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which delighted him very much, and caused him to have the greater affection and love to the almoner. Thus the almoner ruled all them that before ruled him; such was his policy and witt, and so he brought things to pass, that who was now in high favour, but Mr. Almoner? who had all the sute but Mr. Almoner? and who ruled all under the king, but Mr. Almoner'? Thus he persevered still in favour, untill at the last, in came presents, gifts, and rewardes so plentifully, that I dare say he lacked nothing that might either please his fantasy or enrich his coffers; fortune smiled so favourably upon him. But to what end she brought him, ye shall heare hereafter. Therefore let no man to whome fortune extendeth her grace, trust overmuch to her subtell favour and pleasant promises, under colour wherof she carrieth venemous galle. For when she seeth her servaunt in most high authority, and that he most assureth himselfe of her favour, then sodaynelye turneth she her visage and pleasaunt countenaunce unto a frowning cheere, and utterly forsaketh him: such assuraunce is in her inconstant favour and promise. Her deceipt hath not bine hid among the wise sorte of famous clerks, that have exclaimed and written vehemently against her dissimulation and feined favour, warninge all men thereby, the lesse to regarde her, and to have her in small estimation of any trust of faithfullnesse.
This almoner, clyming thus hastily upon fortunes wheeles, and so far mounting, that no man was of that estimation with the kinge, as he was, for his wisdome and other witty qualities, had a speciall gifte of naturall eloquence', and a filed tongue to
9 Mr. Almoner.] Even queen Katharine could prefer a suit to Henry through his means: "I pray you, Mr. Almoner, excuse me to the king for the taryeng of it soo long, for I coude have it noe sooner." See several letters from her to Wolsey, during Henry's absence in France in July and August, 1513, printed in Ellis's Original Letters, first ser. vol. i. p. 78-91.
1 Speciall gifte of naturall eloquence.] Sir Thomas More, in his Dialogue of Comfort against Tribulation, has drawn so lively and characteristic a picture, designed, no doubt, to represent the cardinal at the head of his own table, that, though the extract is long, the reader, I think, will not be displeased with its insertion. The title of the chapter is, of Flattery.
"Anthony. I praye you, cosyn, tell on. Vincent. Whan I was fyrste in Almaine, uncle, it happed me to be somewhat favoured with a great manne of the churche, and a great state, one of the greatest in all that country there. And in dede whosoever might spende as muche as hee mighte in one thinge and other, were a ryght great estate in anye countrey of Christendom. But glorious was hee verye farre above all measure, and that was great pitie, for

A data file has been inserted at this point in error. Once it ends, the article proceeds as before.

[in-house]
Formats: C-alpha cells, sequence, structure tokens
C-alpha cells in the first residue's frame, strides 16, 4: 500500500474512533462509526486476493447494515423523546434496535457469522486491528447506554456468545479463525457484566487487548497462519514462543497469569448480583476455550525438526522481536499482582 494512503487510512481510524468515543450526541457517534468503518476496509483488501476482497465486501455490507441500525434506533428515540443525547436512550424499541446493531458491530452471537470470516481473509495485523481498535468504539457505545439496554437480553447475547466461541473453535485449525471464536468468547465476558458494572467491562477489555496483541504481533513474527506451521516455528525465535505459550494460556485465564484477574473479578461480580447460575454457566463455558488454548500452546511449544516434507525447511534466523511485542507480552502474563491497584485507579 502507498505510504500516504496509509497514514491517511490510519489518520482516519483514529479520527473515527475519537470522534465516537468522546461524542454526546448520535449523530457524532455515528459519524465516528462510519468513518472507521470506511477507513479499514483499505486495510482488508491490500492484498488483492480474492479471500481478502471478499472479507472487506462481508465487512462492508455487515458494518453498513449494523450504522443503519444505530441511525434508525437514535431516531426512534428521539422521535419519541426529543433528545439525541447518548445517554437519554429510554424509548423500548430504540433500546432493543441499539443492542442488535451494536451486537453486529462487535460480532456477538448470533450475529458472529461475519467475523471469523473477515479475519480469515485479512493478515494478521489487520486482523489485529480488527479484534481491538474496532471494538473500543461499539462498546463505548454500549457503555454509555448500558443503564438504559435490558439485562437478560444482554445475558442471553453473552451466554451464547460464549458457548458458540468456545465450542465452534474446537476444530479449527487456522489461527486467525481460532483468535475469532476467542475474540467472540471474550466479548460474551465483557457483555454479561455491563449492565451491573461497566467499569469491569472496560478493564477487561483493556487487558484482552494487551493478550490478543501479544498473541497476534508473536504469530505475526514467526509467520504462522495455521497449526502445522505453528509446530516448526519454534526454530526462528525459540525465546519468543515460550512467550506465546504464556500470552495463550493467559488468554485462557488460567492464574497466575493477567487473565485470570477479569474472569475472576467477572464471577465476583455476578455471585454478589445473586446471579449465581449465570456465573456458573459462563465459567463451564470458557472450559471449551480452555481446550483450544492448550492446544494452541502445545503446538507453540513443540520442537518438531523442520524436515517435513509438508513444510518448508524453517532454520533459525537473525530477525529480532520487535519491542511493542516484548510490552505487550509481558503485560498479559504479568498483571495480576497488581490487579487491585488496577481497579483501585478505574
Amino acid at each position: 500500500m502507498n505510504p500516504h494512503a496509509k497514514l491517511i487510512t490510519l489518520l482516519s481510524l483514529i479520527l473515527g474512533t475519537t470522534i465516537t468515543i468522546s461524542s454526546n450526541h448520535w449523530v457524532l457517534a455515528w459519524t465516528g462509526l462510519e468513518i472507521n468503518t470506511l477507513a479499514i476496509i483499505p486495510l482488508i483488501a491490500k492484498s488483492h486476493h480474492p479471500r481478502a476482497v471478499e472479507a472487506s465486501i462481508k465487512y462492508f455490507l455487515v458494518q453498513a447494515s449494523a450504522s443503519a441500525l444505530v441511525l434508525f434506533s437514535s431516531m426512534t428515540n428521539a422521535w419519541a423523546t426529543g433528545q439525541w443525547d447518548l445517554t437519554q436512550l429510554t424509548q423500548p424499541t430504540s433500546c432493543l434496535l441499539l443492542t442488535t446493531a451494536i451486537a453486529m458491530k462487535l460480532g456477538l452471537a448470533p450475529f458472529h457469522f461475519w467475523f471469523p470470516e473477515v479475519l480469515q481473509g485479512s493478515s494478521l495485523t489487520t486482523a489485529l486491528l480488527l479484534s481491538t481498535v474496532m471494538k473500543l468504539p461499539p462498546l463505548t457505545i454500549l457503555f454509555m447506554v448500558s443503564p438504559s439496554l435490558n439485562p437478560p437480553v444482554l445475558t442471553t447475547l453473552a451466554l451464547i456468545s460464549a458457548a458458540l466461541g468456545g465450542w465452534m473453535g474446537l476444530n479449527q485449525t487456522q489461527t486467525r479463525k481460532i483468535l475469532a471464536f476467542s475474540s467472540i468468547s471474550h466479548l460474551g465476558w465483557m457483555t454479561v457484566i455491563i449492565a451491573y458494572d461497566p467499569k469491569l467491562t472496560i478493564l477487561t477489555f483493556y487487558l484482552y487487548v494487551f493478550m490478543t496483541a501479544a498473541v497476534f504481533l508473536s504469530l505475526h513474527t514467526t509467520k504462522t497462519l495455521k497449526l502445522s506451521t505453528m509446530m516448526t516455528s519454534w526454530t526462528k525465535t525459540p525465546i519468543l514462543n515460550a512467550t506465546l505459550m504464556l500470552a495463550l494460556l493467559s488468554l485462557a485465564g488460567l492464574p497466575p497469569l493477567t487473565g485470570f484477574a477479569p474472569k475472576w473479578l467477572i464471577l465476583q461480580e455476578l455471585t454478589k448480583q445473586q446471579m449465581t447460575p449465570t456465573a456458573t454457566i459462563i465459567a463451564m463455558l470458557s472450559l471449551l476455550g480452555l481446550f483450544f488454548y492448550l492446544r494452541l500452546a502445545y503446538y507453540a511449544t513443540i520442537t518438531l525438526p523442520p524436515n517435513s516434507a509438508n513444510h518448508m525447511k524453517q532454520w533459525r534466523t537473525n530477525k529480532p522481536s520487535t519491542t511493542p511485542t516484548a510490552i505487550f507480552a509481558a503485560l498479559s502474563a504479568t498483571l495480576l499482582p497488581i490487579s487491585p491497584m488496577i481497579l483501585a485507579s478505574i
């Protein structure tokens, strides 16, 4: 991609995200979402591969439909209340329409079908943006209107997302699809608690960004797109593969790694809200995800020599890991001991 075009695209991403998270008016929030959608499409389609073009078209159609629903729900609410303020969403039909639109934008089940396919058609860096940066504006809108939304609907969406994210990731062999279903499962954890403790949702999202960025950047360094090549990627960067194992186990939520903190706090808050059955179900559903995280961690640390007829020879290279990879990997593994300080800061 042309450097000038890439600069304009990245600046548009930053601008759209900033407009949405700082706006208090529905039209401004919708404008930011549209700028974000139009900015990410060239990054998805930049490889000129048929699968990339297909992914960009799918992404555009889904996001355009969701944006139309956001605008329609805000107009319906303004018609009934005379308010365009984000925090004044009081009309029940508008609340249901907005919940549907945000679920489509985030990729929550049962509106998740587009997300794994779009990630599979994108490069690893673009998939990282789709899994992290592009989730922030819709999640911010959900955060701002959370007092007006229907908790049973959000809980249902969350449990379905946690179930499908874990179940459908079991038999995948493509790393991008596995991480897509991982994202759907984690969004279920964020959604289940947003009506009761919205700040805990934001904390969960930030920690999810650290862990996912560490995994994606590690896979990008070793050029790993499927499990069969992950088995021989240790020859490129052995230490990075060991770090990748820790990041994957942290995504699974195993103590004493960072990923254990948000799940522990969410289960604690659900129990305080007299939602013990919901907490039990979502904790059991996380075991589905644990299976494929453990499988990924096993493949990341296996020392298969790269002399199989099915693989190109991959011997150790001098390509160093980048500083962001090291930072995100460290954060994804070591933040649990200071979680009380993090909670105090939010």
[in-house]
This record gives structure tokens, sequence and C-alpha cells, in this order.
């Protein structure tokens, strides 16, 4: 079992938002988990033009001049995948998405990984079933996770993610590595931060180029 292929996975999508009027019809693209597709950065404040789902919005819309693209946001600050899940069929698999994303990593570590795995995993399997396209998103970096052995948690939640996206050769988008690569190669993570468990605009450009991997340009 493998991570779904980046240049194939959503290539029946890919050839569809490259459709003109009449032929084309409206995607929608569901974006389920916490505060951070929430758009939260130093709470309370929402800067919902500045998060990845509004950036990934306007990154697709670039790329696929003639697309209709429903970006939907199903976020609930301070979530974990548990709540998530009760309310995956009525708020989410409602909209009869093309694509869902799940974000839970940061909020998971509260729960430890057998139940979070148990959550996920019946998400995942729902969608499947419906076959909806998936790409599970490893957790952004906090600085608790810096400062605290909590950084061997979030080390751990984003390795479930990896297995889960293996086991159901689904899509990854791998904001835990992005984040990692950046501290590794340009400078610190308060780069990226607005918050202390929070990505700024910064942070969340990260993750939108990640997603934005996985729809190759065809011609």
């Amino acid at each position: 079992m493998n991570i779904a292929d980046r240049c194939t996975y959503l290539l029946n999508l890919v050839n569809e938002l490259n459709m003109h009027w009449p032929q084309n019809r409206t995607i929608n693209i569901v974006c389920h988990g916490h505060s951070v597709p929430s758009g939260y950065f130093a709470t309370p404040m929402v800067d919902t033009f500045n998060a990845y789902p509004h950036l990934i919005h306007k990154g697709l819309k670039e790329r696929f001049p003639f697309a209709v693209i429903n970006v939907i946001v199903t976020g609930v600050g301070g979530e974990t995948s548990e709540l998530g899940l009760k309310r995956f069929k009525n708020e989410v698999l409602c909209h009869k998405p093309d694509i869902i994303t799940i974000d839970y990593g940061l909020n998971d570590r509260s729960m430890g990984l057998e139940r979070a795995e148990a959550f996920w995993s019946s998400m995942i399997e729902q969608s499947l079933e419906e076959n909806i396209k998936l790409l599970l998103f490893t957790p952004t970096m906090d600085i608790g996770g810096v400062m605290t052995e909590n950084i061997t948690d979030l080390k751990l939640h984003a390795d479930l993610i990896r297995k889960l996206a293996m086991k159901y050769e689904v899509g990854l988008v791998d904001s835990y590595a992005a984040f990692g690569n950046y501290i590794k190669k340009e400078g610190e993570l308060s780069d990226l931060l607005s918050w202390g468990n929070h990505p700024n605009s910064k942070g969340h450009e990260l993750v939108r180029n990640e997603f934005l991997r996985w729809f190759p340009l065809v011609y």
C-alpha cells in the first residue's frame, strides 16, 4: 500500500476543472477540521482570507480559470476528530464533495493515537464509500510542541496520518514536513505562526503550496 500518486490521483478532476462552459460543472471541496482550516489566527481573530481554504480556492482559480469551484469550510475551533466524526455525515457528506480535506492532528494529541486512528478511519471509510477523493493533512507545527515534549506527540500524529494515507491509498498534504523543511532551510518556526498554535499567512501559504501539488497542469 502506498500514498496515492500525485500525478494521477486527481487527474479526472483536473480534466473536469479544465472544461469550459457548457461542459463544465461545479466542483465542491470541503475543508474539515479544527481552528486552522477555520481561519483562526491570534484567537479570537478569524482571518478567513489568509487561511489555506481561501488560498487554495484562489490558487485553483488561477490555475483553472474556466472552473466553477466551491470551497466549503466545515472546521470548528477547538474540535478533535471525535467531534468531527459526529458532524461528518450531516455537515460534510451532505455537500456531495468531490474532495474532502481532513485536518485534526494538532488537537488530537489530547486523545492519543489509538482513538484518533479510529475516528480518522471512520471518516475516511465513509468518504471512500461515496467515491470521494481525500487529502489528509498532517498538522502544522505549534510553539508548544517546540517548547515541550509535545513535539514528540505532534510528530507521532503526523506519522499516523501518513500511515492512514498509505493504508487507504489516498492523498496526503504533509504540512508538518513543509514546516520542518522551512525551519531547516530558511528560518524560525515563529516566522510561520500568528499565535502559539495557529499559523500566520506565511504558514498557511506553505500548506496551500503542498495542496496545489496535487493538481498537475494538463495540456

pronounce the same, that he was able with the same to persuade and allure all men to his purpose. Proceding thus in fortunes
it dyd harme, and made him abuse many great gyftes that God hadde geven him. Never was he saciate of hearinge his owne prayse.
“So happed it one daye, that he had in a great audience made an oracion in a certayne matter, wherein he liked himselfe so well, that at his diner he sat, him thought, on thornes, tyll he might here how they that sat with hym at his borde, woulde commend it. And when hee had sitte musing a while, devysing, as I thought after, uppon some pretty proper waye to bring it in withal, at the laste, for lacke of a better, lest he should have letted the matter too long, he brought it even blontly forth, and asked us al that satte at his bordes end (for at his owne messe in the middes there sat but himself alone) howe well we lyked his oracyon that he hadde made that daye.
But in fayth Uncle, whan that probleme was once proponed, till it was full answered, no manne (I wene) eate one morsell of meate more. Every manne was fallen in so depe a studye, for the fyndynge of some exquisite prayse. For he that shoulde have brought oute but a vulgare and a common commendacion, woulde have thoughte himself shamed for ever. Than sayde we our sentences by rowe as wee sat, from the lowest unto the hyghest in good order, as it had bene a great matter of the comon weale, in a right solemne counsayle. Whan it came to my parte, I wyll not saye it, Uncle, for no boaste, mee thoughte, by oure Ladye, for my parte, I quytte my selfe metelye wel. And I lyked my selfe the better beecause mee thoughte my wordes beeinge but a straungyer, wente yet with some grace in the almain tong wherein lettyng my latin alone me listed to shewe my cunnyng, and I hoped to be lyked the better, because I sawe that he that sate next mee, and should saie his sentence after mee, was an unlearned Prieste, for he could speake no latin at all. But whan he came furth for hys part with my Lordes commendation, the wyly Fox, hadde be so well accustomed in courte with the crafte of flattry that he went beyonde me to farre.